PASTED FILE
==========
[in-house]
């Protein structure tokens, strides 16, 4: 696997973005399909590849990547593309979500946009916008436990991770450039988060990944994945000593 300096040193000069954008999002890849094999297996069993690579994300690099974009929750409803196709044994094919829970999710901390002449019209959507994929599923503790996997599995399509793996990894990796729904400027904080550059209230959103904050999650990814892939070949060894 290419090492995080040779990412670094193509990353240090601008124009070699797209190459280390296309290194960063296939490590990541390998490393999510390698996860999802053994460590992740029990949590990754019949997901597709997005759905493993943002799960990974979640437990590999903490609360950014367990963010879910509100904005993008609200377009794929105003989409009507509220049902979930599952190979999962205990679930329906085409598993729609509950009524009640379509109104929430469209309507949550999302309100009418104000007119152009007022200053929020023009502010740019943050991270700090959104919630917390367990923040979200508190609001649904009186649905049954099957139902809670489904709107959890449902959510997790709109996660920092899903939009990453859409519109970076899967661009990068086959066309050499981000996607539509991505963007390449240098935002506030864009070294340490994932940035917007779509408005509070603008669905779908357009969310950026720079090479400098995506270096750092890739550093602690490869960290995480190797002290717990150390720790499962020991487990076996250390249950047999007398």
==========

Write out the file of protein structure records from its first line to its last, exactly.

[in-house]
């Protein structure tokens, strides 16, 4: 696997973005399909590849990547593309979500946009916008436990991770450039988060990944994945000593 300096040193000069954008999002890849094999297996069993690579994300690099974009929750409803196709044994094919829970999710901390002449019209959507994929599923503790996997599995399509793996990894990796729904400027904080550059209230959103904050999650990814892939070949060894 290419090492995080040779990412670094193509990353240090601008124009070699797209190459280390296309290194960063296939490590990541390998490393999510390698996860999802053994460590992740029990949590990754019949997901597709997005759905493993943002799960990974979640437990590999903490609360950014367990963010879910509100904005993008609200377009794929105003989409009507509220049902979930599952190979999962205990679930329906085409598993729609509950009524009640379509109104929430469209309507949550999302309100009418104000007119152009007022200053929020023009502010740019943050991270700090959104919630917390367990923040979200508190609001649904009186649905049954099957139902809670489904709107959890449902959510997790709109996660920092899903939009990453859409519109970076899967661009990068086959066309050499981000996607539509991505963007390449240098935002506030864009070294340490994932940035917007779509408005509070603008669905779908357009969310950026720079090479400098995506270096750092890739550093602690490869960290995480190797002290717990150390720790499962020991487990076996250390249950047999007398």